I'm sure we can help spend your money!
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Old 07-24-14, 07:31 AM
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Originally Posted by PhotoJoe
Tell us a little more. What's your height and weight?

"Not looking to do centuries...yet? You seem to be admitting that the bug has bitten, or you fully expect it to. In your mind, how long until you want to ride that century? Are you open to drop bars or only flats?
That's why I rarely, if ever, recommend buying a new hybrid bike ... it's only a matter of time, for the most part, before they're being replaced by a more road oriented bike.

Anywho ... without knowing the OPs height and weight, what I would do is start riding the old Trek. Put some newer, maybe narrower, tires on it, and start riding, while educating yourself on bikes and saving money. The more you ride, the more you'll find out what you like about riding. If you really enjoy riding the Trek on the road, then you lean more toward a road bike, etc.
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Old 07-24-14, 07:59 AM
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I'll disagree with the drift "don't waste the money". A decent steel bike will outlast you if you take care of it, a decent paint job for $150 is not bad investment for something you'll enjoy for decades. Even if it isn't a daily rider you'll enjoy it down the road as a grocery getter. Point of fact, the bike below enjoyed it's 40th birthday a few years ago, it's a regular rider...I would not hesitate to repaint it if it needed a little cosmetic TLC:
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Old 07-24-14, 08:02 AM
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When you are certain riding centuries is your thing, then buy one of these:
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Old 07-24-14, 01:48 PM
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Originally Posted by FrenchFit
When you are certain riding centuries is your thing, then buy one of these:

DROOOLLLL!!!

Doesn't even matter what model....
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Old 07-24-14, 05:59 PM
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If you plan to keep the bike, maybe do some upgrades then why not....My LBS thought I was nuts to rebuild my 2003 Trek 7300, but I did and still have it for short ride around the hood or when I need to run to the store. I pulled the fork off and put on a rigid, Shimano XT drivetrain, Jagwire cables and housings, Velocity Deep V wheels and XT hubs and finally a new handlebar. All I had them do was replace the fork and face the frame. In the end, it cost me less to upgrade as I found all the parts off Craig's List\Ebay\Bike Forums and did 95% of the work to rebuild it.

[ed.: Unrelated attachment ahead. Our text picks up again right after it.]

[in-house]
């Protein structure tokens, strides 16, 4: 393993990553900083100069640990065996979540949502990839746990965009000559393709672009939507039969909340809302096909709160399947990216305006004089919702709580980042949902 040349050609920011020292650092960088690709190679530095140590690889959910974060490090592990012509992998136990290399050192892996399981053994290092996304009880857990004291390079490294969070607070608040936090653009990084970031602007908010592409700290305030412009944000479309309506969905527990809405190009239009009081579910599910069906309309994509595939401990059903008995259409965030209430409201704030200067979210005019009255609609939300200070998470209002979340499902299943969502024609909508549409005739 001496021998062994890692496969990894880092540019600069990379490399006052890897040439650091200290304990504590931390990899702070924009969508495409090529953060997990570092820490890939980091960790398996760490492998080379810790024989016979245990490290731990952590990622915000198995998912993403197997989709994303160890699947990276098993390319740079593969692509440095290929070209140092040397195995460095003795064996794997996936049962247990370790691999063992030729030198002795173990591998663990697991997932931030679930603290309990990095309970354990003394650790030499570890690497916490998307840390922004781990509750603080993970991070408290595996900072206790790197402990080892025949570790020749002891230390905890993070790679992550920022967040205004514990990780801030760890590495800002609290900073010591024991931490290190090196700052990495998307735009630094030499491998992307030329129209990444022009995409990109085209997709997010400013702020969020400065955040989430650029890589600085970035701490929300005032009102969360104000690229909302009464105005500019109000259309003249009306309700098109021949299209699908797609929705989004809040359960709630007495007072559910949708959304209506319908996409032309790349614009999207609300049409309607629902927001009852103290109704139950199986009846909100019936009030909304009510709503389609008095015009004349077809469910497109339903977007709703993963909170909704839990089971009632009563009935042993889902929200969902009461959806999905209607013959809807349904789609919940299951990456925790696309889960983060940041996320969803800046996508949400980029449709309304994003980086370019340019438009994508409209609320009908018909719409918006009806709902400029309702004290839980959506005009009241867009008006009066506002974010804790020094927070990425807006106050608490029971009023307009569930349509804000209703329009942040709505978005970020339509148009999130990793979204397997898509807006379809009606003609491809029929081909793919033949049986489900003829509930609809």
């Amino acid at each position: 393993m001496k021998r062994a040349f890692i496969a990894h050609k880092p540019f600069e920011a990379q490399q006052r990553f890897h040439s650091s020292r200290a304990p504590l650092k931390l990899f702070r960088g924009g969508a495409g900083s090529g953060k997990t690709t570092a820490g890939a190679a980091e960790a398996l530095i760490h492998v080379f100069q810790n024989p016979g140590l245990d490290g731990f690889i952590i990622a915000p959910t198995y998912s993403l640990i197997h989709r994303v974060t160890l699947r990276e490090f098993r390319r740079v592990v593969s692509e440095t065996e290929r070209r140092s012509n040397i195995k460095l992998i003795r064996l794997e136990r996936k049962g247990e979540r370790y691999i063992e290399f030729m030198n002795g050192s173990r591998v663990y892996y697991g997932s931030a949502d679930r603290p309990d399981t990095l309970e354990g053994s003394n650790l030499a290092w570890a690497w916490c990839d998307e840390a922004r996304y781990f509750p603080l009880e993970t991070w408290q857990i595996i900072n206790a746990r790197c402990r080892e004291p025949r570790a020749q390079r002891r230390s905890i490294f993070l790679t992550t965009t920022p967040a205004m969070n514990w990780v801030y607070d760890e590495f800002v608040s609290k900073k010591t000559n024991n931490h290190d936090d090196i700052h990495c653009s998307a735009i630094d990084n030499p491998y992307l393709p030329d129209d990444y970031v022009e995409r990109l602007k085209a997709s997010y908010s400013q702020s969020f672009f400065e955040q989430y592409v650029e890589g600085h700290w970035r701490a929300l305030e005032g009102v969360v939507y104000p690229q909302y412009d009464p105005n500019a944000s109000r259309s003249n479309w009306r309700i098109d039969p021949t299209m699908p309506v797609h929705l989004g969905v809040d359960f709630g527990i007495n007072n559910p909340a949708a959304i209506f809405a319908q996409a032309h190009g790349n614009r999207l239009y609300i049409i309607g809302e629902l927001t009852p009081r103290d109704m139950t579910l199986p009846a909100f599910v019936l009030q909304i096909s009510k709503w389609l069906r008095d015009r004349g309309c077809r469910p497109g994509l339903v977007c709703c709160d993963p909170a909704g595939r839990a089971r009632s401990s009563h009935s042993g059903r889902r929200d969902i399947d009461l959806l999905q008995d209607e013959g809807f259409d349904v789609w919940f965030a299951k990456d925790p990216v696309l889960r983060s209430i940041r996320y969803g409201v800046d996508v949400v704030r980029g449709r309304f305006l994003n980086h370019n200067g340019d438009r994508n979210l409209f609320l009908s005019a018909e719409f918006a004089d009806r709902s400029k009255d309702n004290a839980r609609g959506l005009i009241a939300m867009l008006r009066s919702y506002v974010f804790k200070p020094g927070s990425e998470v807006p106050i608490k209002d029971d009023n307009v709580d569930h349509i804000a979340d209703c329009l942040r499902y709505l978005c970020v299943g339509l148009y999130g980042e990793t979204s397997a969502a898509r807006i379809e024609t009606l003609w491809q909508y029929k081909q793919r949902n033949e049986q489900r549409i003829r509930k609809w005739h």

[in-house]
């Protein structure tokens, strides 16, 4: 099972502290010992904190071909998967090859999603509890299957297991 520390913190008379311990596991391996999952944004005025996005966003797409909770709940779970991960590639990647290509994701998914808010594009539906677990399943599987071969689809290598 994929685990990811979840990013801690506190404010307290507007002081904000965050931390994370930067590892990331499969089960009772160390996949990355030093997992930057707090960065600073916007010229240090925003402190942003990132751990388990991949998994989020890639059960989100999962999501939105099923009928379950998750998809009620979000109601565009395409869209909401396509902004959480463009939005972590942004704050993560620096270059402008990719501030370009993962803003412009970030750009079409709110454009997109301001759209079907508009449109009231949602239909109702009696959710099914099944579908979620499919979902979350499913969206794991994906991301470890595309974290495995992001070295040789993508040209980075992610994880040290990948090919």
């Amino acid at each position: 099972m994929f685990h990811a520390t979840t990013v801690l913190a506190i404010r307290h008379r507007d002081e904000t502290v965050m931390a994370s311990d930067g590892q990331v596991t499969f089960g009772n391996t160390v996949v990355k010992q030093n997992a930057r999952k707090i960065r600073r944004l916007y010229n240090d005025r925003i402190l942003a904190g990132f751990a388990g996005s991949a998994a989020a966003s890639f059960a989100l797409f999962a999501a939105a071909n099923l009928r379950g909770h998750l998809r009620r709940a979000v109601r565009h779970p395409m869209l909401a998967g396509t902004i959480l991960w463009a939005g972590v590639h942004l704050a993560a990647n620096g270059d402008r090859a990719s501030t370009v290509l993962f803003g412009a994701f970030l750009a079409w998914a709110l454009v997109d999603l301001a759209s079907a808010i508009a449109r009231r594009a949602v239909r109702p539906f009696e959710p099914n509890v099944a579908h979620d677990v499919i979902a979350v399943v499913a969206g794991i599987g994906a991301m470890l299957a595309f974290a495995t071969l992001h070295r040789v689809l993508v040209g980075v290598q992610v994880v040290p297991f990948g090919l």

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Old 07-25-14, 07:32 AM
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Ok so to answer a couple questions about I'm 38, father of 2 young girls. I currently weigh in at 238 and I'm 6'2. About 12 years ago I was a very avid cyclist and rode several 100 mile rides locally. Currently I'm really just using the bike for excersise and to loose weight. I have owned a few road bikes and would like to get another one down the line if I stick with it.

This Trek I have is a bike that I like, the cromo frame is ok with me. I do not like the shifters, or the saddle, and especially dont like the color. I feel that with some searching for used parts, and upgrading a few things I could make this a really solid comfortable bike that will serve my purposes for many years to come.

Jaxgtr that's a good model for me follow right there. Nice looking upgrades!

So what are some of the upgrades I should look at first? Maybe refinishing the color will come down the line, but I feel upgrading some of the components is a must.
Thanks again for all the responses.
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Old 07-25-14, 07:49 AM
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Saddle is a quick and easy thing to change ... but the difficulty, sometimes, can be finding a saddle that fits you. Avoid the notion that a big cushy seat will feel better, because in the long run it won't. Find a good LBS, have them measure your sit bones, and buy the appropriately wide saddle.

I'd definitely do new tires and tubes (unless you already have). For tires, something narrower than MTB type tires but not skinny narrow. I have a version of these on my commuter and I'm pretty happy with them: Kenda K1067 Kwick Tendril MTB Tire at BikeTiresDirect

I like Oddjob's suggestion above, about swapping to thumbshifters. Those would be heaps better than twistys.

Might also want to consider new grips, and maybe some bar ends to give you some options for hand placement.

Honestly, at your weight, you're a great candidate for a road bike again. I'd get this bike rideable, and agreeable to you in the short term, get your cardio back in order and lose a little weight, and then get an endurance road bike. Just my opinion
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Old 07-30-14, 02:43 PM
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Well a few days have passed since my original post, and the more I've looked around and read various forums, and such. I think I may go for a newer bike, in a style and color that I like. I've really been liking the idea of a cyclocross or touring type bike. I've always preferred the sitting position on a road bike over a mountain bike. I'm not looking for a road race bike, and I'm sure they have some new geometry on frames for a more relaxed road experience. I'm also totally comfortable with the frame being Steel. That being said what suggestions do you guys have?

I've been eyeing some of the Surly models Cross Check, LHT What other companies should I be looking at? How are the Nashbar bikes?
Thanks for all the help!